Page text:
Friday, Oct. 16th, 2009
Thursday, Oct. 15th, 2009

Stephen Colbert says the fine citizens of Eau Claire are fat

Last night on the Colbert Report, Steven Colbert said we’re all super fat – as in the people of Eau Claire, specifically. The piece in question concerns the health care reform bill and an amendment that mandates lower premiums to people who lose weight. Here’s the excerpt, courtesy of Eat Me Daily:

  • The government's really sending really mixed messages: first they subsidize corn, making it so cheap we can gorge on high fructose corn syrup, then they charge us more for health insurance just because our organs have caramelized. Well I'm sorry, but our bodies are the only growth industry America has left. China may have 1.4 billion people, but I doubt they outweigh the combined residents of Eau Claire, Wisconsin. Being overweight is as American as eating a whole apple pie. And we're the majority folks, 67% of the population is either overweight or obese, the scales are literally tipped in our favor.

Here’s a link to the whole show in question over on Hulu. The Eau Claire reference happens in the bit starting around 6:30.

Come on, Steve, lay off the Midwest. Mississippi, West Virginia, Alabama, and Louisiana are the fattest states in the nation. Wisconsin is a distant-ish 26th. Details.

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Tonight: Back Stage Concert Series

Tonight V1 and the State Theater usher in another concert series to downtown Eau Claire. At 7pm, the Back Stage Concert Series kicks off with bluegrassers New North String Band and backwater indie-rockers The Gentle Guest. According to a local arts and culture magazine called “Volume One” …

  • Co-developed by The State Theatre and Volume One, the Back Stage Concert Series brings you in through “the wings” and onto the venue’s stage for concerts bookmarked by a brick wall on one side and the velvet curtain on the other, creating an intimate, awesomely lit space of its own. While the event is open to all ages, a small bar will still serve beer, wine, and soda. Taking the stage about once a month will be exclusively local talent the likes of The Jaggernauts, Drunk Drivers, Meridene, Laarks, The Excellent Adventure, South Farwell, Jim Pullman Band, QuinnElizabeth, and more. If your mental picture of this series is still a bit vague, check this out …

For more videos, check out the hyper-official website for the Back Stage Concert Series. You'll also find dates, performer info, and audio tracks.

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Wednesday, Oct. 14th, 2009

Filmed in Wisconsin:
Clear Lake, WI

Clear Lake, WI, a film made in its titular location in southeast Polk County, recently premiered in Hudson and is now screening in limited markets. In the film, a disease breaks out and local preacher (played by Michael Madsen of Reservoir Dogs and Kill Bill) claims the outbreak is punishment for the town’s sins and influences a group of teens to kidnap other townspeople. Fifteen years later, a filmmaker convinces some of the former teenagers to return to Clear Lake. But when they return, all hell breaks loose. The regionally made Hollywood thriller has won awards at several film festivals, including the Audience Choice Award at the Boston Film Festival, and co-stars Clear Lake native Dustin Booth, who also produced it.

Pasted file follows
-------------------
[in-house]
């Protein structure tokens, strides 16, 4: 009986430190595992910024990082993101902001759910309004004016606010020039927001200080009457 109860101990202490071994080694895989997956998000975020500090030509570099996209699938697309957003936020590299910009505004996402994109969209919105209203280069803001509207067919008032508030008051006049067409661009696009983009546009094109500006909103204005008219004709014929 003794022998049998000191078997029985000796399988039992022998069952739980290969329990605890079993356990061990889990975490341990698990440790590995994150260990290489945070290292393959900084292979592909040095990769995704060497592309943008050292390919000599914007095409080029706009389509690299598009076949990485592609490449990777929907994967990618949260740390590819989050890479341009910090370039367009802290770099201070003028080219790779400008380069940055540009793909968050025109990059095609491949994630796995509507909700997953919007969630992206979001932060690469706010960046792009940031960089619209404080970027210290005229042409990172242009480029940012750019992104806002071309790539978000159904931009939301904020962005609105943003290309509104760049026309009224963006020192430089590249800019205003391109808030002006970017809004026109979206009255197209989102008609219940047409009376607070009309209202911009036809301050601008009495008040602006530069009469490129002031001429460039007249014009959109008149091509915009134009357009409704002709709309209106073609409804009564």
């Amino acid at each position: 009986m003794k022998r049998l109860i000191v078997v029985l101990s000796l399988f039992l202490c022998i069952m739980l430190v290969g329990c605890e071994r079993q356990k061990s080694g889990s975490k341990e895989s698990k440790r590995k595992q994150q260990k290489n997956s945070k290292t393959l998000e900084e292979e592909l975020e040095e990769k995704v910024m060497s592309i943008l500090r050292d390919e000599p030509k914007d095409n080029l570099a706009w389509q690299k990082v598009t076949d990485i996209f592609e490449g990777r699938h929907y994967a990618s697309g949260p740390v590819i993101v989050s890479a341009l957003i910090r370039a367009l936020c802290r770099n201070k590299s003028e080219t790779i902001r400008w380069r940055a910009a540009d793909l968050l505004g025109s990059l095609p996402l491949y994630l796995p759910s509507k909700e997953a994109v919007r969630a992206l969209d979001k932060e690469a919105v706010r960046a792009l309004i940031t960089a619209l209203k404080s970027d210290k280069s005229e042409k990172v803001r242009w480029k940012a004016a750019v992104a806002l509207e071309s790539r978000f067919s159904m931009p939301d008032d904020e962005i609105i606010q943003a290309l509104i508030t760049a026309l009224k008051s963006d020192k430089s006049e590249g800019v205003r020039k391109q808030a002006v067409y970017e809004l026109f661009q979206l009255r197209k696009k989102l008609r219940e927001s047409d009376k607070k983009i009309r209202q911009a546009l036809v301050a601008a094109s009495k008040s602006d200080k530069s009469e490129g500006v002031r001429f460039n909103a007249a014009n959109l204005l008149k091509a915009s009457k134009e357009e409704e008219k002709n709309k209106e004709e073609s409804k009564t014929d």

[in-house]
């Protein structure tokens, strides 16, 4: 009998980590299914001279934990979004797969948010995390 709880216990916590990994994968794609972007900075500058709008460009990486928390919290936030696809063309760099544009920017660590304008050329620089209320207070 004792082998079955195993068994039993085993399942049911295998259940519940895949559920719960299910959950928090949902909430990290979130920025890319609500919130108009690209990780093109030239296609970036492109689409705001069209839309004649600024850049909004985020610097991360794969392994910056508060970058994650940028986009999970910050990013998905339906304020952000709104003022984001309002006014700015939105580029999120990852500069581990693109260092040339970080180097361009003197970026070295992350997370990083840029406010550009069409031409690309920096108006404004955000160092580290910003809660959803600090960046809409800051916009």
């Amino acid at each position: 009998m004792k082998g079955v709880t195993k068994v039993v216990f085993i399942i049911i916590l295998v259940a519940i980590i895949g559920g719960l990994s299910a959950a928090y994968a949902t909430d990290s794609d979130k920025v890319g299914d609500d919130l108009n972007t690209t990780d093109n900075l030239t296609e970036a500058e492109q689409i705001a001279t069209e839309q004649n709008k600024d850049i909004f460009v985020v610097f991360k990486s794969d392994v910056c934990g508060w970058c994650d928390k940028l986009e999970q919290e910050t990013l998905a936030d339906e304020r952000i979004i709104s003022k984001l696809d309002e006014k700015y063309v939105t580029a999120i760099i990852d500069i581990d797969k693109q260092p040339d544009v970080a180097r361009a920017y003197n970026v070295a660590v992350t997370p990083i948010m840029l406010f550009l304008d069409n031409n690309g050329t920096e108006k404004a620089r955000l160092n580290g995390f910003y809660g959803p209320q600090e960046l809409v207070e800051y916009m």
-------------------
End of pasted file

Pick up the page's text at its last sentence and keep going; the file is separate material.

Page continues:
Watch the trailer ...

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Tuesday, Oct. 13th, 2009

UWEC Players to offer ‘Haunts of Eau Claire Bus Tour’

In an area with three paranormal investigation groups on hand, you may think the Chippewa Valley is safe and secure, but we’ve no shortage of ghost legends around these parts. To wit, the UWEC Players have gotten into the Halloween spirit and will be offering spooky guided bus tours through Eau Claire, chronicling its most vicious murders, heinous acts, and startling stories. These are the same theatrical students that recently put on the show Candid and acted as living statues at International Fall Festival. They warned us that this event is not for the faint of heart, so be prepared as the knowledgeable and experienced guides tell some gruesome local tales and introduce you to national legends like Lizzie Borden and Pogo the Clown. Bring a hand to hold (or clutch), because this one and-a-half hour ride might test your nerves. The remarkable paranormal history of EC is also not for children, so if you are under 18, you are required to be with an adult. Seats are limited, (30 per bus) so buy your tickets sooner rather than later, or you will be left behind! Tours will depart from UWEC's Kjer Theatre on October 23, 24, 30, and 31 at 8pm and 10pm. Cost: $12 student, $16 public. Private groups may also be arranged ahead of time.

Contact to reserve tickets. For specifics, check out the Player’s website.

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Photo Contest Deadline: Oct. 23

Y’all better start snapping some hot shots with your fancy-pants cameras because the deadline to our annual photo contest is hurtling toward you like a flaming Jack-o-Lantern hurtled by a headless specter of the evil night.

Yes, we’ve been talking about Halloween today.

Anyway, you’ve only got about 1.5 weeks to submit entries to the contest. You could win cash prizes and the fame and glory of having your images published in 15,000 copies of Volume One Magazine. We’ll accept three photos per person, and they must have been taken in the Chippewa Valley in 2008 or 2009.

Please no flowers, waterfalls, babies, or American flags. And also, no babies holding flowers while wrapped in an American flag while going over a waterfall. It’s a great shot, but it’s been done before.

Read the full rules and submission details here. And check out last year’s winners.

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Monday, Oct. 12th, 2009

DNR to offer you all-new,
all-ugly wildlife license plates